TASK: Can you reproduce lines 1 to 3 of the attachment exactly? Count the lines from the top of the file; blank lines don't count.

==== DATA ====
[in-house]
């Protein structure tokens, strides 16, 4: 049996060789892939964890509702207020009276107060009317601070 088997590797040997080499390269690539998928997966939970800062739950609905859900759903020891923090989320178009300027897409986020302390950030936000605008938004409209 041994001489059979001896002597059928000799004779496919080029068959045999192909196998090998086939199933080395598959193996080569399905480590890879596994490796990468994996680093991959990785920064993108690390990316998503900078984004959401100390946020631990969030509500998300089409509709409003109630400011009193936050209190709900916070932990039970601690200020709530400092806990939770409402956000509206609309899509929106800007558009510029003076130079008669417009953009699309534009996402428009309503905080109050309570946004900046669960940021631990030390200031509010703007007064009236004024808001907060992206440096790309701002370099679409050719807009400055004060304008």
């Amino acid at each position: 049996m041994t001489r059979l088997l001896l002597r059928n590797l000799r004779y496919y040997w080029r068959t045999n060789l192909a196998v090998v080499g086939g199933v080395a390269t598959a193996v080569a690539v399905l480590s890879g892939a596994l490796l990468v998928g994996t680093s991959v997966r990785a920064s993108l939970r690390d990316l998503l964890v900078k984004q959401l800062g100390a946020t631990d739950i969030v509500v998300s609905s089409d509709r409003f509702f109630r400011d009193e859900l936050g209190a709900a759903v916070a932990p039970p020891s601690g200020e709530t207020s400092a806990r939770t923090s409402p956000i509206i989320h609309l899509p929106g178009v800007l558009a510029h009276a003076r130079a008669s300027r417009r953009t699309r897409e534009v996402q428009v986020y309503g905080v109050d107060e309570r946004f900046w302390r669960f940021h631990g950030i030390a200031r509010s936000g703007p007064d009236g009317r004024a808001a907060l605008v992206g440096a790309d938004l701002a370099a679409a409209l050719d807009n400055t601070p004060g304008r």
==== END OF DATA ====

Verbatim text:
[in-house]
């Protein structure tokens, strides 16, 4: 049996060789892939964890509702207020009276107060009317601070 088997590797040997080499390269690539998928997966939970800062739950609905859900759903020891923090989320178009300027897409986020302390950030936000605008938004409209 041994001489059979001896002597059928000799004779496919080029068959045999192909196998090998086939199933080395598959193996080569399905480590890879596994490796990468994996680093991959990785920064993108690390990316998503900078984004959401100390946020631990969030509500998300089409509709409003109630400011009193936050209190709900916070932990039970601690200020709530400092806990939770409402956000509206609309899509929106800007558009510029003076130079008669417009953009699309534009996402428009309503905080109050309570946004900046669960940021631990030390200031509010703007007064009236004024808001907060992206440096790309701002370099679409050719807009400055004060304008």
């Amino acid at each position: 049996m041994t001489r059979l088997l001896l002597r059928n590797l000799r004779y496919y040997w080029r068959t045999n060789l192909a196998v090998v080499g086939g199933v080395a390269t598959a193996v080569a690539v399905l480590s890879g892939a596994l490796l990468v998928g994996t680093s991959v997966r990785a920064s993108l939970r690390d990316l998503l964890v900078k984004q959401l800062g100390a946020t631990d739950i969030v509500v998300s609905s089409d509709r409003f509702f109630r400011d009193e859900l936050g209190a709900a759903v916070a932990p039970p020891s601690g200020e709530t207020s400092a806990r939770t923090s409402p956000i509206i989320h609309l899509p929106g178009v800007l558009a510029h009276a003076r130079a008669s300027r417009r953009t699309r897409e534009v996402q428009v986020y309503g905080v109050d107060e309570r946004f900046w302390r669960f940021h631990g950030i030390a200031r509010s936000g703007p007064d009236g009317r004024a808001a907060l605008v992206g440096a790309d938004l701002a370099a679409a409209l050719d807009n400055t601070p004060g304008r």